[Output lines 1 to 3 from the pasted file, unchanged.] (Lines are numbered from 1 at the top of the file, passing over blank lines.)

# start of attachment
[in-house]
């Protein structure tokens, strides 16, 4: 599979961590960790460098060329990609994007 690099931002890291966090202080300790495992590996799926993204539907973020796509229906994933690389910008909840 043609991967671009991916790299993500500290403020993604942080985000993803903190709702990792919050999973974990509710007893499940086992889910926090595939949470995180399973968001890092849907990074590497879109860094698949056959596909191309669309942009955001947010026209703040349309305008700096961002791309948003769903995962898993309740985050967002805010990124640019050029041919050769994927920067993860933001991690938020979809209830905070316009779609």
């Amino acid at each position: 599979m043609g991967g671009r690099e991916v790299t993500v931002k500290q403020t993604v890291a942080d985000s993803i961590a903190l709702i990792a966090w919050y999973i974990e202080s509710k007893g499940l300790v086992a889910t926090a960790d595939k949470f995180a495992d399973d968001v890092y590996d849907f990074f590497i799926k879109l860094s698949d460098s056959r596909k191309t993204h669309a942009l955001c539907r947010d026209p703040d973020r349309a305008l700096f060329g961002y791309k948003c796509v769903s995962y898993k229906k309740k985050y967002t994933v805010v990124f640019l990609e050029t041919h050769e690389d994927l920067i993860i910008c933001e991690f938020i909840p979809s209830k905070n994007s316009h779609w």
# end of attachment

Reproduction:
[in-house]
């Protein structure tokens, strides 16, 4: 599979961590960790460098060329990609994007 690099931002890291966090202080300790495992590996799926993204539907973020796509229906994933690389910008909840 043609991967671009991916790299993500500290403020993604942080985000993803903190709702990792919050999973974990509710007893499940086992889910926090595939949470995180399973968001890092849907990074590497879109860094698949056959596909191309669309942009955001947010026209703040349309305008700096961002791309948003769903995962898993309740985050967002805010990124640019050029041919050769994927920067993860933001991690938020979809209830905070316009779609």
């Amino acid at each position: 599979m043609g991967g671009r690099e991916v790299t993500v931002k500290q403020t993604v890291a942080d985000s993803i961590a903190l709702i990792a966090w919050y999973i974990e202080s509710k007893g499940l300790v086992a889910t926090a960790d595939k949470f995180a495992d399973d968001v890092y590996d849907f990074f590497i799926k879109l860094s698949d460098s056959r596909k191309t993204h669309a942009l955001c539907r947010d026209p703040d973020r349309a305008l700096f060329g961002y791309k948003c796509v769903s995962y898993k229906k309740k985050y967002t994933v805010v990124f640019l990609e050029t041919h050769e690389d994927l920067i993860i910008c933001e991690f938020i909840p979809s209830k905070n994007s316009h779609w």